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Lines on print (yellow channel), but nozzle check looks perfect?


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I suddenly have an issue with my yellow channel. Nozzle check for some reason looks perfect but I'm getting lines on my yellow which naturally affects other colors a bit as well.

Any idea what could be happening here? Doing a search on the forum and throughout Google has been tough because most people have some breaks on the nozzle check while mine looks fine.

I tried cleaning and changing cartridges but neither made any difference.

IMG_0215.jpg

Edited by Mdrake2016
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13 minutes ago, Mdrake2016 said:

I suddenly have an issue with my yellow channel. Nozzle check for some reason looks perfect but I'm getting lines on my yellow which naturally affects other colors a bit as well.

Any idea what could be happening here? Doing a search on the forum and throughout Google has been tough because most people have some breaks on the nozzle check while mine looks fine.

I tried cleaning and changing cartridges but neither made any difference.

IMG_0215.jpg

Well, coincidentally I am facing the same thing and diagnosing things. 
 

what printer are you using, inks, carts/dampers? 
 

A few things cause this I have found : 

1. poor ink flow- the head creates a small suction to print, when doing a nozzle check it’s much different than printing, so a very small amount of available ink works just fine, but when printing, if ink isn’t available quicker than it’s using it- this happens. In essence, it’s ink starvation. 
 

2. a weak or dying printhead. Printheads die in various ways, usually clogged nozzles well before they have other issues.

the micropeizo nozzles can become weak, overheated, overall just deteriorate for various reasons. All in all- it’s not able to withstand the continuous use, because it’s weak. That “suction” becomes weaker as the nozzles weaken, causing poor ink flow, or, “suction”. It affects full channels, but not necessarily the entire printhead. 
 

3. the printhead/cartridge/damper could have air within it. “ air lock” is a form of ink starvation, since it can block the flow of ink.   That’s why most printers, when doing a head clean “ suck” from the capping station, then release the nozzles so it has a “pull” to move any air lock along. Think micro bubbles.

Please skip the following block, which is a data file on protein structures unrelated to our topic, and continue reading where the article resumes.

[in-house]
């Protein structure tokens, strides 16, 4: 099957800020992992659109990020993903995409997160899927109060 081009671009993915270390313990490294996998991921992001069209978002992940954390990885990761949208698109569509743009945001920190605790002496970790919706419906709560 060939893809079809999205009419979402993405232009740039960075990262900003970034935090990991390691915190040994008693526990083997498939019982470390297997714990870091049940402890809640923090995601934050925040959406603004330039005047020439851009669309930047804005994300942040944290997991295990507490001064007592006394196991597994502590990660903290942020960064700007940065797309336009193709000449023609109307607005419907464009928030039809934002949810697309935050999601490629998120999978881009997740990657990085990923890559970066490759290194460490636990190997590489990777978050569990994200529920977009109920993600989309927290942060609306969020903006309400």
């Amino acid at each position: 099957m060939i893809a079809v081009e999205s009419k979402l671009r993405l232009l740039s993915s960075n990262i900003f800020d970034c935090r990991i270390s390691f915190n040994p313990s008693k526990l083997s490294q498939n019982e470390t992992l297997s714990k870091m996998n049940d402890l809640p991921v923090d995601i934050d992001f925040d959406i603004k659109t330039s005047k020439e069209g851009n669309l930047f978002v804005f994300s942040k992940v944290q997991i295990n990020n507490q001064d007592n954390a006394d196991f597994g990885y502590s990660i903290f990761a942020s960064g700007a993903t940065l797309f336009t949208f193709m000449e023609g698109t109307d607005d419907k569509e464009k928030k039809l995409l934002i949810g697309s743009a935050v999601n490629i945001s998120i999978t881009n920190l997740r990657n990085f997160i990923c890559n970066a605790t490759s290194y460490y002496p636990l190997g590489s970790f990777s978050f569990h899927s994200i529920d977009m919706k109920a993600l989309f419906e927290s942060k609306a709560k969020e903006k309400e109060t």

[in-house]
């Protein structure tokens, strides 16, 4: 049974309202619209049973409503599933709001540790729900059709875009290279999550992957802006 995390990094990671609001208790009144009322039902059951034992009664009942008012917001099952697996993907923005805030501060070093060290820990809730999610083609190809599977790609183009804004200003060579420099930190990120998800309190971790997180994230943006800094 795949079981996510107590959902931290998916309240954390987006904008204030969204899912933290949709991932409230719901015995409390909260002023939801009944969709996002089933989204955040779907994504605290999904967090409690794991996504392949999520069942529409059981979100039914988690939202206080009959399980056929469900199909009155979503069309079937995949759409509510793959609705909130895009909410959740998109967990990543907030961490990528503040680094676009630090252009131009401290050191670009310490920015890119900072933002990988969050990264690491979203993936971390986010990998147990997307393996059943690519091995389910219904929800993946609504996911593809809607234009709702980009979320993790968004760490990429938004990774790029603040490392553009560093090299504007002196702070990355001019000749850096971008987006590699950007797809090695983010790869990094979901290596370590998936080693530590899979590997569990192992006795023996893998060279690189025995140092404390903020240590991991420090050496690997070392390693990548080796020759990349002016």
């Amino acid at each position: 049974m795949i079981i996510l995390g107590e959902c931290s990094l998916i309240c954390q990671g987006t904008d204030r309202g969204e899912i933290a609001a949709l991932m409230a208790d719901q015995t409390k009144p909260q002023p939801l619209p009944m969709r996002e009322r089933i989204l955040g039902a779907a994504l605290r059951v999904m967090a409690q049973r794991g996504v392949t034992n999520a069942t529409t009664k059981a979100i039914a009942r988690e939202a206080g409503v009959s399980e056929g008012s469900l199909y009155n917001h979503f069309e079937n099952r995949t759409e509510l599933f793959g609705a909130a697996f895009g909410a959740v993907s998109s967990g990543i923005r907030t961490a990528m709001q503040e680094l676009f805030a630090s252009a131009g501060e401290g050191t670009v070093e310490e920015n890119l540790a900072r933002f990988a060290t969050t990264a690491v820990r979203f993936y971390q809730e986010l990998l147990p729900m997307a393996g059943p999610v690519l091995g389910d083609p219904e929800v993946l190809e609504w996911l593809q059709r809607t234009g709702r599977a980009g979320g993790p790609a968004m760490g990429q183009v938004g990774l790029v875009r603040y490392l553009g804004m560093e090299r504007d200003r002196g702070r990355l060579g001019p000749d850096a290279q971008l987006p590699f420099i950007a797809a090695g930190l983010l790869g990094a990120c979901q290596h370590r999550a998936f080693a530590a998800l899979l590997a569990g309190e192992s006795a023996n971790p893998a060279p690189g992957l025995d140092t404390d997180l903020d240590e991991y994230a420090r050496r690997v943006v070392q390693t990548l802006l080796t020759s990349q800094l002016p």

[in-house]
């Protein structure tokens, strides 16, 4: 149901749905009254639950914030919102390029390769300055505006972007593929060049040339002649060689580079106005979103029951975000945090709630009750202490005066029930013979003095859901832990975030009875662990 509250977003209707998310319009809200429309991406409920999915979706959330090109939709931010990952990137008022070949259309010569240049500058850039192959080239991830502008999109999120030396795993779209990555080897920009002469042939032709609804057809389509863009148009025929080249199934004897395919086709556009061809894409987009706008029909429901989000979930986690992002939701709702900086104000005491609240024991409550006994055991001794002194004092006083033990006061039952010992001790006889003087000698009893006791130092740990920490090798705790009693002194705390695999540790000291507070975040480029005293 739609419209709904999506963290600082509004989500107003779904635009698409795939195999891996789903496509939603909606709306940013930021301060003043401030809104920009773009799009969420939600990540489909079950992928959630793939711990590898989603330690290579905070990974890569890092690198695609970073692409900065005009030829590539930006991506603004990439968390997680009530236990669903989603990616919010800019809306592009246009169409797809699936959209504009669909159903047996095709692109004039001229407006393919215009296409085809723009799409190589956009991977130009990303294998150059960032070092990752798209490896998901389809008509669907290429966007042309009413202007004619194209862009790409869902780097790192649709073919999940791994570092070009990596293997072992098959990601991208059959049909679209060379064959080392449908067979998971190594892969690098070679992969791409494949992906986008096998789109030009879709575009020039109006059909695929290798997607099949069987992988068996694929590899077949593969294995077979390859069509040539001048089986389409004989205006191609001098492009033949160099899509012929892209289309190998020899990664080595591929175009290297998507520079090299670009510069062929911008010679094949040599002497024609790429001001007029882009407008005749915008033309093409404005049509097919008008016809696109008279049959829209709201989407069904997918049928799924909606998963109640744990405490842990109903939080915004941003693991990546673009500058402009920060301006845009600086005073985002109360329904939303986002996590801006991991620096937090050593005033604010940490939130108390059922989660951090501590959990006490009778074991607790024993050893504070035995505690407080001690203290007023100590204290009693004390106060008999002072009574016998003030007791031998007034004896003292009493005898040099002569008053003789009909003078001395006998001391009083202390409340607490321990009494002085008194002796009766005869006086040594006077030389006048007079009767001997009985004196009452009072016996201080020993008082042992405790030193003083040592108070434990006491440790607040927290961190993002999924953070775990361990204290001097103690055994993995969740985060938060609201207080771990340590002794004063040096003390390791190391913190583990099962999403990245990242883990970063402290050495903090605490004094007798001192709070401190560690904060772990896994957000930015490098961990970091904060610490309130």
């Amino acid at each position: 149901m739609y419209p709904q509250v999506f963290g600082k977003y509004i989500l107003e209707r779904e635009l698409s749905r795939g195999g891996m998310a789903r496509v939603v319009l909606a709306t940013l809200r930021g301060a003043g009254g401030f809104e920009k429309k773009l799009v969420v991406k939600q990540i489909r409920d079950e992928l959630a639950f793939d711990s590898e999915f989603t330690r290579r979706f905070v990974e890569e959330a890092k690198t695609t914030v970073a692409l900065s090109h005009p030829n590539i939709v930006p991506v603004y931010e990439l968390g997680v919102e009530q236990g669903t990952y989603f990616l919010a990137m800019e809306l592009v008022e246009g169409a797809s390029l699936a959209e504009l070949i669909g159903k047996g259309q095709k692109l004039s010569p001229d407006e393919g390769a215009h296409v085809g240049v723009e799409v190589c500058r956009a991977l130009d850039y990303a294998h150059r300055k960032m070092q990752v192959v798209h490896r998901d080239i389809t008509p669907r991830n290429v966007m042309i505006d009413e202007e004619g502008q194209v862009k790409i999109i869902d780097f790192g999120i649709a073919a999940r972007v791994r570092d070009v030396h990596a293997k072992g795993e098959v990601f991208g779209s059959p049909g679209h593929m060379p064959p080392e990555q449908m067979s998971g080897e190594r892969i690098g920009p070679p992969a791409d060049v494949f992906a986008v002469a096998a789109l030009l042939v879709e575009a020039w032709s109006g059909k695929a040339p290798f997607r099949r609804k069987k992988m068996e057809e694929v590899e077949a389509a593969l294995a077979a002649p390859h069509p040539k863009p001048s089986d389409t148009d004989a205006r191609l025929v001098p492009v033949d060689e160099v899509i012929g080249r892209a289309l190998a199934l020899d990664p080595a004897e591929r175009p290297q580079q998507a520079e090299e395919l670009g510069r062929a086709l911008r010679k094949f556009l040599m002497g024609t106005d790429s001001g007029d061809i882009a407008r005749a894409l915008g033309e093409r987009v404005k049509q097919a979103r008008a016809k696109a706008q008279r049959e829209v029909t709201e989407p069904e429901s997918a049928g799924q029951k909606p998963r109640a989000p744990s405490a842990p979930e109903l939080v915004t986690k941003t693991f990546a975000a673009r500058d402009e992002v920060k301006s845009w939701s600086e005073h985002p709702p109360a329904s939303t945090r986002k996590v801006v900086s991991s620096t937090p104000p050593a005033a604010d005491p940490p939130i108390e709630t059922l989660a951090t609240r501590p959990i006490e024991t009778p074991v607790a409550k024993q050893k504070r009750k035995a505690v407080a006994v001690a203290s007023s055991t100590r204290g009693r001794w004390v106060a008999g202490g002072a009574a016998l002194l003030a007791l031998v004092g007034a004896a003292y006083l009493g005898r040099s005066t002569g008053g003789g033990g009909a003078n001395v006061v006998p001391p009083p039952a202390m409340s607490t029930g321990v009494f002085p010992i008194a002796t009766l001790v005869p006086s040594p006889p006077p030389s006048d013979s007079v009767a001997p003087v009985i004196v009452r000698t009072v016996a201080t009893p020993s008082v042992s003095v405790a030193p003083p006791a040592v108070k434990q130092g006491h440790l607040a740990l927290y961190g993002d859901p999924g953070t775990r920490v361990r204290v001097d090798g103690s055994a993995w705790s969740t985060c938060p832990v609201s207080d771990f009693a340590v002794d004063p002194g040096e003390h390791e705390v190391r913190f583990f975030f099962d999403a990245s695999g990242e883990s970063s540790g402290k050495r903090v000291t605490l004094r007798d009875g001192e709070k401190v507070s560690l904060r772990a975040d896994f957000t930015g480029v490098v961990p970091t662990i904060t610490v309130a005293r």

4. Multiple things can aid in the above, including poor maintenance, poor capping station sealing or suction.
 

I am still in the process of learning about this myself, but overall it’s going to be some sort of ink flow issue for one reason or another.   
 

also- don’t miss it potentially being the white. The white may look fine- until you hold it up to a light. When color sits on white, the color can appear to have the lines in it due to the varying opacity in the white. 
 

best is to print white only and cmyk only- hold it up to a light and see through it. If you see lines- that ones the issue. 

Edited by johnson4
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31 minutes ago, johnson4 said:

Well, coincidentally I am facing the same thing and diagnosing things. 
 

what printer are you using, inks, carts/dampers? 
 

A few things cause this I have found : 

1. poor ink flow- the head creates a small suction to print, when doing a nozzle check it’s much different than printing, so a very small amount of available ink works just fine, but when printing, if ink isn’t available quicker than it’s using it- this happens. In essence, it’s ink starvation. 
 

2. a weak or dying printhead. Printheads die in various ways, usually clogged nozzles well before they have other issues.

the micropeizo nozzles can become weak, overheated, overall just deteriorate for various reasons. All in all- it’s not able to withstand the continuous use, because it’s weak. That “suction” becomes weaker as the nozzles weaken, causing poor ink flow, or, “suction”. It affects full channels, but not necessarily the entire printhead.